Meanwhile, American leaders and voters have become alarmed and distrustful of China over its aggressive military posture, its uncooperative behavior investigating COVID as well as its policies on trade and human rights.

However, meetings between heads of state can bring with them the possibility of getting things back on track. While the rising rivalry between the U.S. and China have led to fierce disagreements on values, governing systems and key geopolitical matters, opportunities for top leaders to dialogue can lead to progress and elevate the tenor of discussions.

Such summits may even help improve communication and de-escalate strains.

Above all, high-level diplomacy holds the promise of demonstrating to the world that both powers are committed to both forging areas of cooperation and maintaining a stable basis for handling overall relations.

About the Author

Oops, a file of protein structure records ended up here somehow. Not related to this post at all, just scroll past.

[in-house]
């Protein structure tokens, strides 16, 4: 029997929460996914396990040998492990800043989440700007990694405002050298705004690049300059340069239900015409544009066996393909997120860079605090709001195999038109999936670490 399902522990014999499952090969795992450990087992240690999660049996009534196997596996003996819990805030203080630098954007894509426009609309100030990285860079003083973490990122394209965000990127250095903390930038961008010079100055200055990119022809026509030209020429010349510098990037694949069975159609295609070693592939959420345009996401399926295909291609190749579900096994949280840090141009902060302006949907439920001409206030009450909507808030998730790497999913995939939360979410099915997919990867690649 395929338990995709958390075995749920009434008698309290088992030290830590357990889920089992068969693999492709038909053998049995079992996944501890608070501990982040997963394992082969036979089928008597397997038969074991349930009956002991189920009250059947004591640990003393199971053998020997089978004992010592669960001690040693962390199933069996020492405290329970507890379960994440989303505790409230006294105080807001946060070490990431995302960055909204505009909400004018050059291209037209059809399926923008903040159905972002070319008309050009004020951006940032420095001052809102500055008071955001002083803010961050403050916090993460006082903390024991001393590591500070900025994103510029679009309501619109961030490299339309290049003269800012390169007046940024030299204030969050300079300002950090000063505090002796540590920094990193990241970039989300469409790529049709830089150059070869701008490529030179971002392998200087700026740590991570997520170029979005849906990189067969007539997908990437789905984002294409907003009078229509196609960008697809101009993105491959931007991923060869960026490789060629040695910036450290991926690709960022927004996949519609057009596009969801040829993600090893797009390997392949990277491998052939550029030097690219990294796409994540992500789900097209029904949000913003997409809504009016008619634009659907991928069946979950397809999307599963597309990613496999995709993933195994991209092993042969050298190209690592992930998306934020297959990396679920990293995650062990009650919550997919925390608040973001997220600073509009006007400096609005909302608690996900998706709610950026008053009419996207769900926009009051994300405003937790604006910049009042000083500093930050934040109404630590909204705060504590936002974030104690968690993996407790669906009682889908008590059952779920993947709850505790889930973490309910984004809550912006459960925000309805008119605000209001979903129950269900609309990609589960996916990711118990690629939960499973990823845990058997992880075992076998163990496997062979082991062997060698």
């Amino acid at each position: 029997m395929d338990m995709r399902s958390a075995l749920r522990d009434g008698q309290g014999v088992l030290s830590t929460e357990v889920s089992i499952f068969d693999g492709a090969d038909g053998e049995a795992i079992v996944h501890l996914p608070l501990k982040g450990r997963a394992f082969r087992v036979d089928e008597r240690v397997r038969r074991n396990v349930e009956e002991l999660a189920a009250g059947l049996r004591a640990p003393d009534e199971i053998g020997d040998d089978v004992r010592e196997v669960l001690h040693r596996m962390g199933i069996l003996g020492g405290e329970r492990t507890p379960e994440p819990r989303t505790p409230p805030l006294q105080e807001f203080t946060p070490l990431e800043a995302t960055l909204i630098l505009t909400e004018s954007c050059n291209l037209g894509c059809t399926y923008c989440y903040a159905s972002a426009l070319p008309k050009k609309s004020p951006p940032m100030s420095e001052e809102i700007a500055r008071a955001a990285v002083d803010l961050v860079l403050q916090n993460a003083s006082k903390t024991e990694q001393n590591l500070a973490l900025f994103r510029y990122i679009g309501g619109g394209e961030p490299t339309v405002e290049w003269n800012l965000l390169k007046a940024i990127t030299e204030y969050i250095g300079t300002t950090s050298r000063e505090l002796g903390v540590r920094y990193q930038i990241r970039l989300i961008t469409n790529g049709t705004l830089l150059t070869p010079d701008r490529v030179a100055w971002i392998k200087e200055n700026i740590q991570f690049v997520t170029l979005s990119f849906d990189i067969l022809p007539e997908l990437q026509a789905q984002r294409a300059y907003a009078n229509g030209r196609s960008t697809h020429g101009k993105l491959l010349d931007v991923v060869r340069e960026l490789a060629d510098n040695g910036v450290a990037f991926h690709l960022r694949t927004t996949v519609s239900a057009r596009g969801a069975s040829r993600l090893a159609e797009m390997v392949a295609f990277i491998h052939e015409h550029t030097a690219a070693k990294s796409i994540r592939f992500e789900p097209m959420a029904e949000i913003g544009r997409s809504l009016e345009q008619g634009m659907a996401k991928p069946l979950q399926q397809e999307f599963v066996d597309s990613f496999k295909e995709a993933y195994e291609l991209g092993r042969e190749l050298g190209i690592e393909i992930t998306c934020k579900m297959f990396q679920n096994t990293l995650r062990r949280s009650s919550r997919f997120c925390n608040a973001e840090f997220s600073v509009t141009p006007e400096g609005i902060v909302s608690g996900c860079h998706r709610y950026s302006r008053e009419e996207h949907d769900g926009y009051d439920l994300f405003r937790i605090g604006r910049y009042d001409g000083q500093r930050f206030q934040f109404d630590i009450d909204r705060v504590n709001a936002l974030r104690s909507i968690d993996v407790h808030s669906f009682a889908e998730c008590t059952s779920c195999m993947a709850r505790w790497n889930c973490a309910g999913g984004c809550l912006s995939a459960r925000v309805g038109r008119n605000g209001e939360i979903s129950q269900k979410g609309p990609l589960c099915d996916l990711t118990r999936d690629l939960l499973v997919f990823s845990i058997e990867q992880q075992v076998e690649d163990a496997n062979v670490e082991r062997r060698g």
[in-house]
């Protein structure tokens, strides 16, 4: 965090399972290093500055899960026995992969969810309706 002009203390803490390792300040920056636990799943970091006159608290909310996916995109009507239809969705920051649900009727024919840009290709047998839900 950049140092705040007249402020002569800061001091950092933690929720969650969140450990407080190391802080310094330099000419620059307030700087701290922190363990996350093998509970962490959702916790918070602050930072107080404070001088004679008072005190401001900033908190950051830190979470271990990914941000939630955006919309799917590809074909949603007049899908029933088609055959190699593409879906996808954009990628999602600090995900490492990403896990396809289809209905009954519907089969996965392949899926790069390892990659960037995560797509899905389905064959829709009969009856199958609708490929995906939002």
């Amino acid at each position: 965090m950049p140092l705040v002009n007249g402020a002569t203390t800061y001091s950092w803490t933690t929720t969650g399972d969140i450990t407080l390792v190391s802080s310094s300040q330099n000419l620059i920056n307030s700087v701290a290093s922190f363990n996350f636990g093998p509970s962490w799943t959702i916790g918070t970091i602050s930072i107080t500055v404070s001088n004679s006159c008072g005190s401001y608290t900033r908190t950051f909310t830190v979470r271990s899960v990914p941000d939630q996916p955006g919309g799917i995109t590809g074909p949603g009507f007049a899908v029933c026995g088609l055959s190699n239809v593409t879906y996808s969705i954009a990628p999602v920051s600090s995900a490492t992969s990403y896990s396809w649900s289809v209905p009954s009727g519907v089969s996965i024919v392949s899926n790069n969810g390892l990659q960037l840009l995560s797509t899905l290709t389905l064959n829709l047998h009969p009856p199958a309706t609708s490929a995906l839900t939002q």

Ted Gover, Ph.D. (Twitter: @TedGover) is Director of the Tribal Administration Program at Claremont Graduate University, a program focusing on Tribal law, management, economic development and intergovernmental relations. Over the years Ted has taught courses on politics for Central Texas College US Marine Corps Base Camp Pendleton, and has served as an advisor to the Simon Wiesenthal Center and its world-renowned Museum of Tolerance, helping to coordinate and support their initiatives in Asia. Additionally, Ted has worked on behalf of a number of Native American Tribes on issues ranging from Tribal sovereignty, economic diversification, healthcare and education, and he writes occasionally on American politics and foreign policy. Ted is a graduate of Claremont McKenna College, Claremont Graduate University and Soka University in Tokyo.